Reportedly several retailers received profile sheets in July and bids for the stores were due on August 13. In addition, Food Trade News learned that Wells Fargo is serving as Delhaize America's investment advisor.
Analysts believe that Delhaize is trying to sell all 66 stores rather than sell individual locations or groups of stores. Supervalu (Save-A-Lot) and Aldi are leading contenders.
According to information that Food Trade News obtained, all but 10 Bottom Dollar stores are leased. The stores typically have significant term remaining and rents of about $10-$12 per square foot, although they range from $1.76 (most likely a ground lease) to $26.23. Store sizes run from 16,848 to 30,352 square feet, with most closer to 20,000 square feet. Weekly sales volumes range from $103,000 to $296,800, with an average weekly volume of $156,802.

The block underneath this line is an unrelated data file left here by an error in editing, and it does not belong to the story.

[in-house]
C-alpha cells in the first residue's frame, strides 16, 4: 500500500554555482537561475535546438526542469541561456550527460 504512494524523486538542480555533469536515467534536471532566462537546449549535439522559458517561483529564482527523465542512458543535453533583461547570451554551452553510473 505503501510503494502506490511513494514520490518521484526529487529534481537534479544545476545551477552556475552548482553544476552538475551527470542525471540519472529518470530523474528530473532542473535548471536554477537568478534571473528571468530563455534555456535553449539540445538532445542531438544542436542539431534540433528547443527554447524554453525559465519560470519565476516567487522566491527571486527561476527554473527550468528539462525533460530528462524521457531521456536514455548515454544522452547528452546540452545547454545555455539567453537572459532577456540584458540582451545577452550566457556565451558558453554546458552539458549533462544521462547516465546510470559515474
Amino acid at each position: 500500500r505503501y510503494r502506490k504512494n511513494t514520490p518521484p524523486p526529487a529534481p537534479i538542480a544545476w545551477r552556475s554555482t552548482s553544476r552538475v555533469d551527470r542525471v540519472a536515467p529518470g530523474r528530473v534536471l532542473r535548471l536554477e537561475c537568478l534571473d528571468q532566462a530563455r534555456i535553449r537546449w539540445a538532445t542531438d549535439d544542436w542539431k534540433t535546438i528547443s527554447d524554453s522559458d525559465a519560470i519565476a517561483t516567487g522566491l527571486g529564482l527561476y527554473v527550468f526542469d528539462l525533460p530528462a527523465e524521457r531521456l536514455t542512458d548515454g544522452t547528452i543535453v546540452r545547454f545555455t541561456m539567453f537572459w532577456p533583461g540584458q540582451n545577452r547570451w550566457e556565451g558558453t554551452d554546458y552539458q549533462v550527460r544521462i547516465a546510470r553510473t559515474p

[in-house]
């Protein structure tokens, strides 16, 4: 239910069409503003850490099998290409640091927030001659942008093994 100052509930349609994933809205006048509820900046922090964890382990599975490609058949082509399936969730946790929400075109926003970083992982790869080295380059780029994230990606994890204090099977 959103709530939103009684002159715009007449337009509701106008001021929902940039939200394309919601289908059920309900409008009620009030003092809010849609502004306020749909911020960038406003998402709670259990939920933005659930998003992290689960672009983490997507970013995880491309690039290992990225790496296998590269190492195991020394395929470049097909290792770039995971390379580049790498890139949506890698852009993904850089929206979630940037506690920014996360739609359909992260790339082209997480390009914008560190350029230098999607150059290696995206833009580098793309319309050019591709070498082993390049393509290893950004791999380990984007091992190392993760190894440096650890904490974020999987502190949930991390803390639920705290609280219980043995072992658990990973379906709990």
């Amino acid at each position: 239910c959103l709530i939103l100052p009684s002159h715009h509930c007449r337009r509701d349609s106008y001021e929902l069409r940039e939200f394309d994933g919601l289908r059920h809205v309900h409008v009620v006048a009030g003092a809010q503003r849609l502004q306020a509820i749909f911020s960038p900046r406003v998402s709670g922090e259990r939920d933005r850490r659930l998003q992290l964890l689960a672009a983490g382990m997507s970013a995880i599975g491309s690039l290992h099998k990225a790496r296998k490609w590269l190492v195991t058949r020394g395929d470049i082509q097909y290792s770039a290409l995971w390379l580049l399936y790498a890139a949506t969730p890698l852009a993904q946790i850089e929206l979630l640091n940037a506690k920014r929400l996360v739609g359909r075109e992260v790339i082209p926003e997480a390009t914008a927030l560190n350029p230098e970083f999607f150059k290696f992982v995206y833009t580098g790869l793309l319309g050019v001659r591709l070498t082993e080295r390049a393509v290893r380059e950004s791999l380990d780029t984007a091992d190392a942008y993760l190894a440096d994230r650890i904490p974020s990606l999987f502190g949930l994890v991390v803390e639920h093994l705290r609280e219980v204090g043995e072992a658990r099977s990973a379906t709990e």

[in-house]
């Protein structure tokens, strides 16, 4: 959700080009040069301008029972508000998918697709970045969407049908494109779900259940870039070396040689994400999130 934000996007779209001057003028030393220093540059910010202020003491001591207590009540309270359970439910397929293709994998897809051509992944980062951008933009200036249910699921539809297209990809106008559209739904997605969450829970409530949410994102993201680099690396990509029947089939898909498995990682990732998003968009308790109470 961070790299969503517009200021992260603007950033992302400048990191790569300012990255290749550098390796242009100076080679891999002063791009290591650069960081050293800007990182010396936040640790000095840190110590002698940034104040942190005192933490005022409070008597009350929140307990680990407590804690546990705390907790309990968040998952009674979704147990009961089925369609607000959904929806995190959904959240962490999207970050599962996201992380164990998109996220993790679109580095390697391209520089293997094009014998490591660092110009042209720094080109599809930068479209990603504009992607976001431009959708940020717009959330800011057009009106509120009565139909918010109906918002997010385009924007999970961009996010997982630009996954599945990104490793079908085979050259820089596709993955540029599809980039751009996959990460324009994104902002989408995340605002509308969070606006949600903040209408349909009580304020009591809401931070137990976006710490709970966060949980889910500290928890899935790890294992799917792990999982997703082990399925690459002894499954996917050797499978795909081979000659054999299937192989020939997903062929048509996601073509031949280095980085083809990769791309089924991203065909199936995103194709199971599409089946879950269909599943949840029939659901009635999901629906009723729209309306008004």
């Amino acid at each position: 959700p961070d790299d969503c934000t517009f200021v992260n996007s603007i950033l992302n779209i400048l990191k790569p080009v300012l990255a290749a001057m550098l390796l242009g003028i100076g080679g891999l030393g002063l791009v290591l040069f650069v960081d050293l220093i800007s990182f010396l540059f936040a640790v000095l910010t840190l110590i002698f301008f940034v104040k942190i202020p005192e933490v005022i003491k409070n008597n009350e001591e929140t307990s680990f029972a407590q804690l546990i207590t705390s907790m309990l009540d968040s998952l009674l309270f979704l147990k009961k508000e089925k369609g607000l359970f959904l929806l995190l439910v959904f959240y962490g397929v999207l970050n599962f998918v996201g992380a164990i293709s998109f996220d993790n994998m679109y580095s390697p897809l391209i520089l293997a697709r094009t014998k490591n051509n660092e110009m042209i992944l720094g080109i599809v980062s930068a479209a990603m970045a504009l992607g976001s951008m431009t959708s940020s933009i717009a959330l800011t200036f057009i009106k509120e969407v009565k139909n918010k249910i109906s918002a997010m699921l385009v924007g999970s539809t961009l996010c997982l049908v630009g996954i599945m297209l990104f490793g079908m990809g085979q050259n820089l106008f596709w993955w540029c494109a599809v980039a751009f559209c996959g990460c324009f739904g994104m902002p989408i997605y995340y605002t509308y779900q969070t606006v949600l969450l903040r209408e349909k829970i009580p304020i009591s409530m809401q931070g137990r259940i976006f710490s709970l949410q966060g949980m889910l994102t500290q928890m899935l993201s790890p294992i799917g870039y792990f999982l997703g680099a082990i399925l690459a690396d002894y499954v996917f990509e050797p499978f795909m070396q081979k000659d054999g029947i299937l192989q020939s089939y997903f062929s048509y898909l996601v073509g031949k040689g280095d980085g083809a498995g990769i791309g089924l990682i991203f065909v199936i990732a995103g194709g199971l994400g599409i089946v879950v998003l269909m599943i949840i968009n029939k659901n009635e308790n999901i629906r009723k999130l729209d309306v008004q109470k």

Bottom Dollar entered the Greater Philadelphia Market in 2010, and many industry observers were skeptical. Discount operators like Aldi and Save-A-Lot were already in the market, not to mention PriceRite, dollar stores and Walmart Supercenters.
Referencing Bottom Dollar locations, the Food Trade News story quoted a veteran merchant as saying "You get what you pay for... After seeing what their operating model was it was pretty clear that their questionable site selection would not be beneficial."